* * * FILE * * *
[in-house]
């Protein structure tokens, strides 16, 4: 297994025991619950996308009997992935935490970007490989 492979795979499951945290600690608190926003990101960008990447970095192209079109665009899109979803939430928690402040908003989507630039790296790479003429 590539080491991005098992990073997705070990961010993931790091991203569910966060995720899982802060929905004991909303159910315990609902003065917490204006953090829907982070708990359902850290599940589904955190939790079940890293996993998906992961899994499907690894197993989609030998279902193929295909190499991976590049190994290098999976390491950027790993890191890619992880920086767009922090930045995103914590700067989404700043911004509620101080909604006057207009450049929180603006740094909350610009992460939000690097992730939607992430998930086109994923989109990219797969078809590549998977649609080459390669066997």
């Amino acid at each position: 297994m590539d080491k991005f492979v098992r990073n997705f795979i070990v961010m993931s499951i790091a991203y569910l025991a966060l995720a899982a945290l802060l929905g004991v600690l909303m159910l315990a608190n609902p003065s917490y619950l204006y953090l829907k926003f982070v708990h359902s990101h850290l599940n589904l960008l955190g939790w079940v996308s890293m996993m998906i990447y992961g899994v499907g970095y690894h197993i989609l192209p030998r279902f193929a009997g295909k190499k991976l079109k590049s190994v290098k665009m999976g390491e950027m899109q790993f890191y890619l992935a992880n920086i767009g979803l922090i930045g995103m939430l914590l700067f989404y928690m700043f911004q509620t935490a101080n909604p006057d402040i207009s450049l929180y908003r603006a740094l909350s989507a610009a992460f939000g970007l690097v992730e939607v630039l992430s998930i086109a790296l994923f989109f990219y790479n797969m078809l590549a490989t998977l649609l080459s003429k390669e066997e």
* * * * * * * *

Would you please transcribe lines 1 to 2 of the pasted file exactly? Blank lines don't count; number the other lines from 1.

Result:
[in-house]
């Protein structure tokens, strides 16, 4: 297994025991619950996308009997992935935490970007490989 492979795979499951945290600690608190926003990101960008990447970095192209079109665009899109979803939430928690402040908003989507630039790296790479003429 590539080491991005098992990073997705070990961010993931790091991203569910966060995720899982802060929905004991909303159910315990609902003065917490204006953090829907982070708990359902850290599940589904955190939790079940890293996993998906992961899994499907690894197993989609030998279902193929295909190499991976590049190994290098999976390491950027790993890191890619992880920086767009922090930045995103914590700067989404700043911004509620101080909604006057207009450049929180603006740094909350610009992460939000690097992730939607992430998930086109994923989109990219797969078809590549998977649609080459390669066997």